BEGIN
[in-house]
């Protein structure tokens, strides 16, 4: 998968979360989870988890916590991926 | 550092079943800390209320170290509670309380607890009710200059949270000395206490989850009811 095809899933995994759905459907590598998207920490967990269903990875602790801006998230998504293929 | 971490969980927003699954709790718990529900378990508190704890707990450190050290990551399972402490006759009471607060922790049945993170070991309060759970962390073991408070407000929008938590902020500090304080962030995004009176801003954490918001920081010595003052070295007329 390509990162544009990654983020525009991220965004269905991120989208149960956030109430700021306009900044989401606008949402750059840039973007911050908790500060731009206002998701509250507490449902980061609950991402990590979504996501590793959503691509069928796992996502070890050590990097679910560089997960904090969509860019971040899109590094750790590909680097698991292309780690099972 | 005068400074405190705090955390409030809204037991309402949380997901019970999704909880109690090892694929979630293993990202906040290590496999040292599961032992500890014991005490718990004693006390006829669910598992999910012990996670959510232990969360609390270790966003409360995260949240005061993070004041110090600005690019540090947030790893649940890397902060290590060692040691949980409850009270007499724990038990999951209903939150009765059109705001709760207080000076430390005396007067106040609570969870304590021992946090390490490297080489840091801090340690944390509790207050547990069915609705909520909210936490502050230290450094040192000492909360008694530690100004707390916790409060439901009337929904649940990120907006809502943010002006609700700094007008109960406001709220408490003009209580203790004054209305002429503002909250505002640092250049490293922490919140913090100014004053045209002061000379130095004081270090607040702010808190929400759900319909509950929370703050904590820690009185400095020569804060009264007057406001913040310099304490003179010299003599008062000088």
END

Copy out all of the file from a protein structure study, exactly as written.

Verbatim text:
[in-house]
């Protein structure tokens, strides 16, 4: 998968979360989870988890916590991926 | 550092079943800390209320170290509670309380607890009710200059949270000395206490989850009811 095809899933995994759905459907590598998207920490967990269903990875602790801006998230998504293929 | 971490969980927003699954709790718990529900378990508190704890707990450190050290990551399972402490006759009471607060922790049945993170070991309060759970962390073991408070407000929008938590902020500090304080962030995004009176801003954490918001920081010595003052070295007329 390509990162544009990654983020525009991220965004269905991120989208149960956030109430700021306009900044989401606008949402750059840039973007911050908790500060731009206002998701509250507490449902980061609950991402990590979504996501590793959503691509069928796992996502070890050590990097679910560089997960904090969509860019971040899109590094750790590909680097698991292309780690099972 | 005068400074405190705090955390409030809204037991309402949380997901019970999704909880109690090892694929979630293993990202906040290590496999040292599961032992500890014991005490718990004693006390006829669910598992999910012990996670959510232990969360609390270790966003409360995260949240005061993070004041110090600005690019540090947030790893649940890397902060290590060692040691949980409850009270007499724990038990999951209903939150009765059109705001709760207080000076430390005396007067106040609570969870304590021992946090390490490297080489840091801090340690944390509790207050547990069915609705909520909210936490502050230290450094040192000492909360008694530690100004707390916790409060439901009337929904649940990120907006809502943010002006609700700094007008109960406001709220408490003009209580203790004054209305002429503002909250505002640092250049490293922490919140913090100014004053045209002061000379130095004081270090607040702010808190929400759900319909509950929370703050904590820690009185400095020569804060009264007057406001913040310099304490003179010299003599008062000088």